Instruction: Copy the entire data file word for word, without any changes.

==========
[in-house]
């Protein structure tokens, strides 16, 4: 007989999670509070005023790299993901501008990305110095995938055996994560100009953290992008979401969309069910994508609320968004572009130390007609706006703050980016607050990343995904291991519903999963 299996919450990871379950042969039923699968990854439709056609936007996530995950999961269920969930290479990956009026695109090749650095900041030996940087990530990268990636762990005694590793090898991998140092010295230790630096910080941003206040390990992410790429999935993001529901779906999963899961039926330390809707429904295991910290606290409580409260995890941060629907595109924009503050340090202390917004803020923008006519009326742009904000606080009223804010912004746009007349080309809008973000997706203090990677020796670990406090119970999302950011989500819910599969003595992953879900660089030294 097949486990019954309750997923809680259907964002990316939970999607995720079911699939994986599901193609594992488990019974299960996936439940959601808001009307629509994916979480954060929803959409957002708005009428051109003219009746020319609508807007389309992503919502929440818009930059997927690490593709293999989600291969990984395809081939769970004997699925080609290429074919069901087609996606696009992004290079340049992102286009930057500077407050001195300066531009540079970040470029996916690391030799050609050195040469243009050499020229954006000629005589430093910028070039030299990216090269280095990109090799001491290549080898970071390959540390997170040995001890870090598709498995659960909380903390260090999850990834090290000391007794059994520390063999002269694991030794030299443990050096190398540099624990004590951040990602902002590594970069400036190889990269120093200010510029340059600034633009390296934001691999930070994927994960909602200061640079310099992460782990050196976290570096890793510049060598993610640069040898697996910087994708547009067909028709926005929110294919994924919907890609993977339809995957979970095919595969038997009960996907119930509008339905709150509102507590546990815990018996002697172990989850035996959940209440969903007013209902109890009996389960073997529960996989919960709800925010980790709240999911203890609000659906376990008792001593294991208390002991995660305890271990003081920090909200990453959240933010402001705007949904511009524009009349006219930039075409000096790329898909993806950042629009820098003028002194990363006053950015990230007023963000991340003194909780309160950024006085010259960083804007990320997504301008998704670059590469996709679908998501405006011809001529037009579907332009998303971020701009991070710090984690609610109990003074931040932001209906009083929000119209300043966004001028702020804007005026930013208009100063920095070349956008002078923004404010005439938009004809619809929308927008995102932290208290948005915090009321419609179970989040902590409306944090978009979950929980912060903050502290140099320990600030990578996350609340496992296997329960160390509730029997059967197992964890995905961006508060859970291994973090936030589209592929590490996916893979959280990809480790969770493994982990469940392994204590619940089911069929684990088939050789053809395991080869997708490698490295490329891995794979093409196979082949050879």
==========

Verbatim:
[in-house]
């Protein structure tokens, strides 16, 4: 007989999670509070005023790299993901501008990305110095995938055996994560100009953290992008979401969309069910994508609320968004572009130390007609706006703050980016607050990343995904291991519903999963 299996919450990871379950042969039923699968990854439709056609936007996530995950999961269920969930290479990956009026695109090749650095900041030996940087990530990268990636762990005694590793090898991998140092010295230790630096910080941003206040390990992410790429999935993001529901779906999963899961039926330390809707429904295991910290606290409580409260995890941060629907595109924009503050340090202390917004803020923008006519009326742009904000606080009223804010912004746009007349080309809008973000997706203090990677020796670990406090119970999302950011989500819910599969003595992953879900660089030294 097949486990019954309750997923809680259907964002990316939970999607995720079911699939994986599901193609594992488990019974299960996936439940959601808001009307629509994916979480954060929803959409957002708005009428051109003219009746020319609508807007389309992503919502929440818009930059997927690490593709293999989600291969990984395809081939769970004997699925080609290429074919069901087609996606696009992004290079340049992102286009930057500077407050001195300066531009540079970040470029996916690391030799050609050195040469243009050499020229954006000629005589430093910028070039030299990216090269280095990109090799001491290549080898970071390959540390997170040995001890870090598709498995659960909380903390260090999850990834090290000391007794059994520390063999002269694991030794030299443990050096190398540099624990004590951040990602902002590594970069400036190889990269120093200010510029340059600034633009390296934001691999930070994927994960909602200061640079310099992460782990050196976290570096890793510049060598993610640069040898697996910087994708547009067909028709926005929110294919994924919907890609993977339809995957979970095919595969038997009960996907119930509008339905709150509102507590546990815990018996002697172990989850035996959940209440969903007013209902109890009996389960073997529960996989919960709800925010980790709240999911203890609000659906376990008792001593294991208390002991995660305890271990003081920090909200990453959240933010402001705007949904511009524009009349006219930039075409000096790329898909993806950042629009820098003028002194990363006053950015990230007023963000991340003194909780309160950024006085010259960083804007990320997504301008998704670059590469996709679908998501405006011809001529037009579907332009998303971020701009991070710090984690609610109990003074931040932001209906009083929000119209300043966004001028702020804007005026930013208009100063920095070349956008002078923004404010005439938009004809619809929308927008995102932290208290948005915090009321419609179970989040902590409306944090978009979950929980912060903050502290140099320990600030990578996350609340496992296997329960160390509730029997059967197992964890995905961006508060859970291994973090936030589209592929590490996916893979959280990809480790969770493994982990469940392994204590619940089911069929684990088939050789053809395991080869997708490698490295490329891995794979093409196979082949050879």